Which made him think of Marilinda. He thought of her often, usually fleetingly, something or other bringing her to mind, things that reminded him of El Salvador or not being able to understand some Spanish word or hearing Clavo's voice. Sometimes he thought of her randomly, wondered if the funeral had taken place, hoped that being with her children was giving her a small amount of solace. She had mentioned that she was thinking about having her husband buried in El Salvador, that last night she'd been with them, because he loved it there so much and Penhall had been able to give her a little insight about having Marta buried so far away from him – but he also understood what she was trying to decide – it was the land that had meant everything to him.
He wondered how long it would be before he stopped thinking about her.
He couldn't tell if Hanson thought about any of this. He'd not said much about anything – about either the days they'd spent getting down the mountain or the days spent in the hospital, or even what he thought about Marilinda and how she might be faring. Of course, he'd been busy with other matters, like trying to stay alive, and hadn't had the luxury of endlessly pondering things like Penhall had. Yet he knew how Hanson was – he was thinking about things way more than he was letting on. At least some things.
The last leg of the journey. They were actually in the air, heading toward U.S. airspace, everything having gone as it should've, albeit very slowly. Hanson could hardly believe it, almost didn't dare allow himself to think that he could actually be home within a few hours. God. Home. Not yet, he told himself. When you're actually back in your own bed, thenyou can say you're home. Not before.
Too much could still happen.
"You nervous?" Penhall beside him.
"Yeah, a little," Hanson said. "Planes aren't my favorite thing right now."
"You did fine on the flight to Mexico City."
"Yeah, but now we're so close, you know? And how do you know I was fine?"
"You slept nearly the entire time."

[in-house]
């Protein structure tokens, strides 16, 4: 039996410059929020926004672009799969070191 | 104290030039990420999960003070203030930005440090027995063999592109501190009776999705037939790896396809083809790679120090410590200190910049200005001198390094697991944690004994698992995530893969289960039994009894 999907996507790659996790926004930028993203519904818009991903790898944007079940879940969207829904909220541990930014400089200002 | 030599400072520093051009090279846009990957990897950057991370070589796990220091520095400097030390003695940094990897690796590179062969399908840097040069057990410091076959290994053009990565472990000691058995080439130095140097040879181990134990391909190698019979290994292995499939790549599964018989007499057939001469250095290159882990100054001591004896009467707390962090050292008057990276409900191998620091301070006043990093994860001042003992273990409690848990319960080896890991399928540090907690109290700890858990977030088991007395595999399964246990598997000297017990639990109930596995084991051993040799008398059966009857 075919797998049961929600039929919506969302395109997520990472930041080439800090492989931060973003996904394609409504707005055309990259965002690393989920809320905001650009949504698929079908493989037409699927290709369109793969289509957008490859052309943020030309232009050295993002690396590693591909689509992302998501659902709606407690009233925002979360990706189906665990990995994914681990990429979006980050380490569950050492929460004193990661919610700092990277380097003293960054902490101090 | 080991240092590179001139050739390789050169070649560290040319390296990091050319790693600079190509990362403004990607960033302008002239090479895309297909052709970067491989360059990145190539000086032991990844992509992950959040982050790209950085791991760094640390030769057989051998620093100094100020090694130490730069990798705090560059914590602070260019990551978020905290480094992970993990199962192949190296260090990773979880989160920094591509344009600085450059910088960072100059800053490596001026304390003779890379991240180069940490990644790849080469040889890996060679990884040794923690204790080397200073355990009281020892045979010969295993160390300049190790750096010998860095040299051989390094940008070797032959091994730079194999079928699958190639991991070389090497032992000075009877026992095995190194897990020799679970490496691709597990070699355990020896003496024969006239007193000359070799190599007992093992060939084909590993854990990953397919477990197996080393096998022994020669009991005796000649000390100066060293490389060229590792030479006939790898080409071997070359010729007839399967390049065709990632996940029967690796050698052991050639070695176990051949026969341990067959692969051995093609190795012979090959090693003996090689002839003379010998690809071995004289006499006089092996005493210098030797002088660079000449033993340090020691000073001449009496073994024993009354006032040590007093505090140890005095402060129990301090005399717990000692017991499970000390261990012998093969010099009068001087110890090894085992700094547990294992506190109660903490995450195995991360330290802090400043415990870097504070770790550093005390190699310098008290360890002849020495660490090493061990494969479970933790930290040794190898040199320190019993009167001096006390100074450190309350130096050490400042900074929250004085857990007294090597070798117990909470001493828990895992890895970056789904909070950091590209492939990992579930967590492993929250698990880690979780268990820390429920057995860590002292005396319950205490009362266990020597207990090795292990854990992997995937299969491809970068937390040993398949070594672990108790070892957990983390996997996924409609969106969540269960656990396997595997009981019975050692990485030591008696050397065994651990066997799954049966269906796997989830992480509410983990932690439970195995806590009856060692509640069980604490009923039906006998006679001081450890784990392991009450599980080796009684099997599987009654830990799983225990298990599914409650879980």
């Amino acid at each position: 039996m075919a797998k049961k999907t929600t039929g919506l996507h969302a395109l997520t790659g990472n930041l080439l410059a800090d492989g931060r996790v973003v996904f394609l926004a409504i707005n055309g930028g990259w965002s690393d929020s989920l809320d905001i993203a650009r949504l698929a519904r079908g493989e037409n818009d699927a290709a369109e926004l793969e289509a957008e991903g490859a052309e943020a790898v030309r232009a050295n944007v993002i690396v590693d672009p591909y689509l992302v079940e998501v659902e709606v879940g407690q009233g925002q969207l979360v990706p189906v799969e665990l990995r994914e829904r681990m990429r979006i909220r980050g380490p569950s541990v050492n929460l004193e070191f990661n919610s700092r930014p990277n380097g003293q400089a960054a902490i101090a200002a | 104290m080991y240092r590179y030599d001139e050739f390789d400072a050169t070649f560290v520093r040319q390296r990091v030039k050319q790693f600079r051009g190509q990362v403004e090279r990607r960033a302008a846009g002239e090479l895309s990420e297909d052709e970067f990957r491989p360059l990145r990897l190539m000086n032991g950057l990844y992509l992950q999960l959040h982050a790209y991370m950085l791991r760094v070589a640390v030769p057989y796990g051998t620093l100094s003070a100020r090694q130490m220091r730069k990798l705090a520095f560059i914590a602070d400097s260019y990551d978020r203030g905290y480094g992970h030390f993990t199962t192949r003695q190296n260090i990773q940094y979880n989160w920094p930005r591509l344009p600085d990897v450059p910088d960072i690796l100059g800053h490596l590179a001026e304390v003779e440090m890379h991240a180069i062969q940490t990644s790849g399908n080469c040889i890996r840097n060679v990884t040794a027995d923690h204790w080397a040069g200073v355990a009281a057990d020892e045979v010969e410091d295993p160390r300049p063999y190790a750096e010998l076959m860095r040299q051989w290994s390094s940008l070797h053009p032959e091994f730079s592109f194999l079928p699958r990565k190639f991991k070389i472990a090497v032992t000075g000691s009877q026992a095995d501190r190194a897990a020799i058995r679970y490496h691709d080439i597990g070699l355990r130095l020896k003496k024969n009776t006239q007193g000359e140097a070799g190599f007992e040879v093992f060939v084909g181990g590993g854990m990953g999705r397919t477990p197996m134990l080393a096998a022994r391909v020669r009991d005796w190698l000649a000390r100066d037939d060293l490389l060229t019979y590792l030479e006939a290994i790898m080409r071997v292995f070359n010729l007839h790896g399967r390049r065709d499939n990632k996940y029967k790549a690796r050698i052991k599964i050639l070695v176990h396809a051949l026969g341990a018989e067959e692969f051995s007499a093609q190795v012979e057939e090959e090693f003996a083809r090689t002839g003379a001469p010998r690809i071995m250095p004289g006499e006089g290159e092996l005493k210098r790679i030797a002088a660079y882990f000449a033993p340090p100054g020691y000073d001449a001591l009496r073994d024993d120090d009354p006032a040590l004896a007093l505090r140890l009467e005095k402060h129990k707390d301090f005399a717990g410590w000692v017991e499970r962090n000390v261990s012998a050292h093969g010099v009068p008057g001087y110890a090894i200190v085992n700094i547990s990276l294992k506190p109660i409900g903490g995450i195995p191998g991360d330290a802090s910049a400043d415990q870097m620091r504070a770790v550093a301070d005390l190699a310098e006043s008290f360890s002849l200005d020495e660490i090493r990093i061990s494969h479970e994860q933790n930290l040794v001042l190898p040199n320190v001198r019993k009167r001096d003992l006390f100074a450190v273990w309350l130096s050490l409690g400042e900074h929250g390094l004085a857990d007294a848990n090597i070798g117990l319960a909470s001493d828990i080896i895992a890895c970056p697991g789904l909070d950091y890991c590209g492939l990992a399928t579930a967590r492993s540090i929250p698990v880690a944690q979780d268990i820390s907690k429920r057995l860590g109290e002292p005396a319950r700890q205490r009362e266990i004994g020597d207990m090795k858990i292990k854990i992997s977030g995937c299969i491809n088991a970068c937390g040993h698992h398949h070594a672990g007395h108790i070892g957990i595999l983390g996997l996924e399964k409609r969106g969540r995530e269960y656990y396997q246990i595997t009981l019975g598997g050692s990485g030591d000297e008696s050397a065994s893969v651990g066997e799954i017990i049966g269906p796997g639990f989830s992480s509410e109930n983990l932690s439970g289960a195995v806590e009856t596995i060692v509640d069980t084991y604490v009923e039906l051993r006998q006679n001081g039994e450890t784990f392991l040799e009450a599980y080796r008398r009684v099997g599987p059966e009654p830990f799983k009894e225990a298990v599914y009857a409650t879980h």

"Sorry. I couldn't help it." Walking, riding, coughing, breathing, even just sitting on a plane – everything exhausted him though he'd been trying not to show it. He was pretty sure he'd be asleep within a few minutes after this plane took off as well.
"No, it's fine, of course," Penhall answered quickly. "I was just wondering if you were ok with the whole flying thing and all."
"I'm just anxious to see Clavo," Penhall admitted. He was anxious about many things, but that was one of the top two things right now, the other being how well Hanson was holding up. It was crazy, but he worried more about him when he was asleep than when he was awake. He longed to talk to him – about everything, really, but any subject would do at this point.
But it was obvious that Hanson wasn't up to talking, was still having a hard time staying awake for very long, at least when they were flying.
His eyes hadn't been closed more than a minute when he felt Penhall nudge him in the leg. "Hanson!"
The desperation in Penhall's voice caused Hanson's eyes to fly open, a surge of alarm making his heart speed up. There was no way he could handle even one unusual or weird thing happening on this flight. If someone so much as dropped something, he thought he might have a heart attack.
"What?" He took a quick glance around – everything seemed o.k., the plane was still flying smoothly, the other passengers quiet and content.
"Are you o.k.?"
Hanson frowned at him. "What do you mean, am I o.k.? I was trying to go to sleep."
"I know," Penhall said. "But you sounded kind of – funny. Weird, like."
"Weird, like how?"
"Like this – " Penhall drew a loud breath in and let it out, as if in a deep sigh. He looked at Hanson expectantly.
Hanson stared at him. "That? Was it? I don't know, it sounds to me like I just managed to actually take a deep breath for the first time in weeks."
"Yeah, but it just seemed so – loud," Penhall said, beginning to look slightly uncomfortable.
"Maybe it's because you're not used to me being able to breathe without hurting myself." He tried to keep the impatience out of his voice. "Just – don't worry about it. I'll tell you if something's wrong."
"Yeah, ok.," Penhall said. "Sorry, you go back to sleep."
Hanson closed his eyes again, his exhausted body falling back into a warm, relaxed doze within minutes. When Penhall grabbed his arm and hissed his name again, he had a harder time opening his eyes. Mentally, he cursed Penhall. "What?"